Dear Fellow Parent,
Choosing a vocational path is one of life’s defining moments because it often sets the stage for lifelong career success or disappointment. Sadly, one third of Americans say they hate their jobs, and two thirds of workers say they’ve chosen the wrong career.
What-to-do-after-high-school can be a daunting decision for teens because there are so many paths to choose from with costly investments of time, money, and energy attached to each. Students wonder, What if I choose wrong? For example, What if God has wired me to be an electrician (no pun intended), but I spend a couple of years and lots of money pursuing something else before I figure that out?
As the parents of three teens, my husband and I wanted to help our kids consider questions such as: Is college for me? If so, what should I major in? If not, what are good career choices? Can I make sufficient income to justify my education investment, avoid excessive debt, and be financially independent? Does my dream job fit with my life values (now and in the future)?
My family found the Career Direct assessment and consultation to be valuable tools in guiding our kids through this planning process.
Career Direct is an online personality assessment that measures a student’s personality traits, interests, natural abilities, and life values, specifically to provide guidance in career planning. Through a 24-page detailed report, and a two-hour optional consultation, students (and their parents) view their unique results and learn occupational directions that would be a good match for them.
Kevin (my husband) and I initially experienced the Career Direct Consultant Model when our oldest daughter was first being recruited as a Junior in high school to play volleyball. The coach asked her what career she wanted to pursue and, like a lot of teens, she really wasn’t sure. Before visiting campus and any further sports discussions, we wanted to know if this particular college would be a good “fit.” We were extremely pleased with the entire Career Direct process! Our daughter came away with an understanding of how God designed her and a few career paths to research and consider. (And she was pleased to learn that the interested school offered a good program for her intended major based on her assessment results.)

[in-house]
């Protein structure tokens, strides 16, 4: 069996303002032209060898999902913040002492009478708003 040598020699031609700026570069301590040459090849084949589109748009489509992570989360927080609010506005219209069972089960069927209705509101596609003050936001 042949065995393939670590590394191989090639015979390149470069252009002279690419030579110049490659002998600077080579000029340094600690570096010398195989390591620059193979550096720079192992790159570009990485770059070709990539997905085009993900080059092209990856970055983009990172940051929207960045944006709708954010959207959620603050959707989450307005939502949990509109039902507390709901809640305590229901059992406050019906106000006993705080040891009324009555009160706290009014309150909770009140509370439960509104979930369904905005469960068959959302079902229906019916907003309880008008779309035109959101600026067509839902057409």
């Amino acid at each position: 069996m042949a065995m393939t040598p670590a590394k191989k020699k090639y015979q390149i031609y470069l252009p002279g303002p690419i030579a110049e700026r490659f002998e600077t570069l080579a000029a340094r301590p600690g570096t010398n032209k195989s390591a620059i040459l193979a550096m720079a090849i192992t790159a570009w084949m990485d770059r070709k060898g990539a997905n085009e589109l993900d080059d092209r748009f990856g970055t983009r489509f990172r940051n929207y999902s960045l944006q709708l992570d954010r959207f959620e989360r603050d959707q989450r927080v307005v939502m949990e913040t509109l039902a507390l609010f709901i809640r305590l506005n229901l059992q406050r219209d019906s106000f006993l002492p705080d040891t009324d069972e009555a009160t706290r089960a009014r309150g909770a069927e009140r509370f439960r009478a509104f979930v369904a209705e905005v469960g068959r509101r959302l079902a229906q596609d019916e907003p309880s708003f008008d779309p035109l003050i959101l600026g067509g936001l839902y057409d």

It’s worth noting, however, that the assessment is not just for academic students. (In fact, college may not be the best plan for every student!) Recently, I was getting my hair cut at a local beauty college. This gal was awesome at cutting short hair. When I complimented her, she said, “I’ve finally found my passion! I love cutting hair. I just wish I had figured it out before going to IPFW, changing my major 7 times, and graduating with a General Education degree and tons of debt.” On top of the debt she had already incurred, she was currently paying about $20,000 to attend Cosmetology School.
Everyone’s plan will look different, but everyone needs a plan! Everybody is good at something. Each person is a unique creation and has a calling on his or her talents, skills and abilities. (The word “vocation” comes from the Latin word voca which means “to call.”) The key to success is twofold: 1) find a good vocational fit for you, and 2) develop a workable plan to achieve your vocational goal. (This includes how to afford the needed training or education and how to complete it in the least amount of time.)
If a student’s plan includes attending college, the financial and time considerations are extremely important. Consider the following statistics:
- More than half of college students change their major at least once. (per Indiana University)
- Per the College Board, the average bachelor degree completion (nationally) is now 54 months (at 4.5 months per semester, this equals 6 years)
- According to Jack Tharp, the I.U. Senior Director of Financial Literacy, the added cost of one extra semester of college is a 10% premium or close to $10,000 (For students attending I.U. Bloomington).
Of course, if a student attends an out-of-state or private university or college, the financial implications become exponential. Yet, beyond finances, there are other important considerations, particularly for faith-based families. A significant transition takes place in the college years as teens search for identity, shifting from parental control and dependence to self-control and more self-reliance. Some students will “lose their way” (and faith) if they attend a college that is not a good fit for them. The results of nearly 25 years of research consistently reveal that those who do not attend a Christ-centered college will experience a decline in religious values, attitudes, and behaviors during college (ChristianCollegeGuide.net).
Obviously the Career Direct process can’t figure everything out for your student or family, but it certainly can help in thinking through and discussing the important considerations on the front-end of a vocational decision.
For more information about Career Direct, check out these links:
I personally was so impressed with Career Direct that I decided to attend training to become a certified Career Direct Consultant. As a consultant, I have the privilege of administering the online test and consulting with clients about their results (in person or via Skype/FaceTime).
If you would like to schedule an assessment and consultation, or if you have any questions or comments, please email me at firstname.lastname@example.org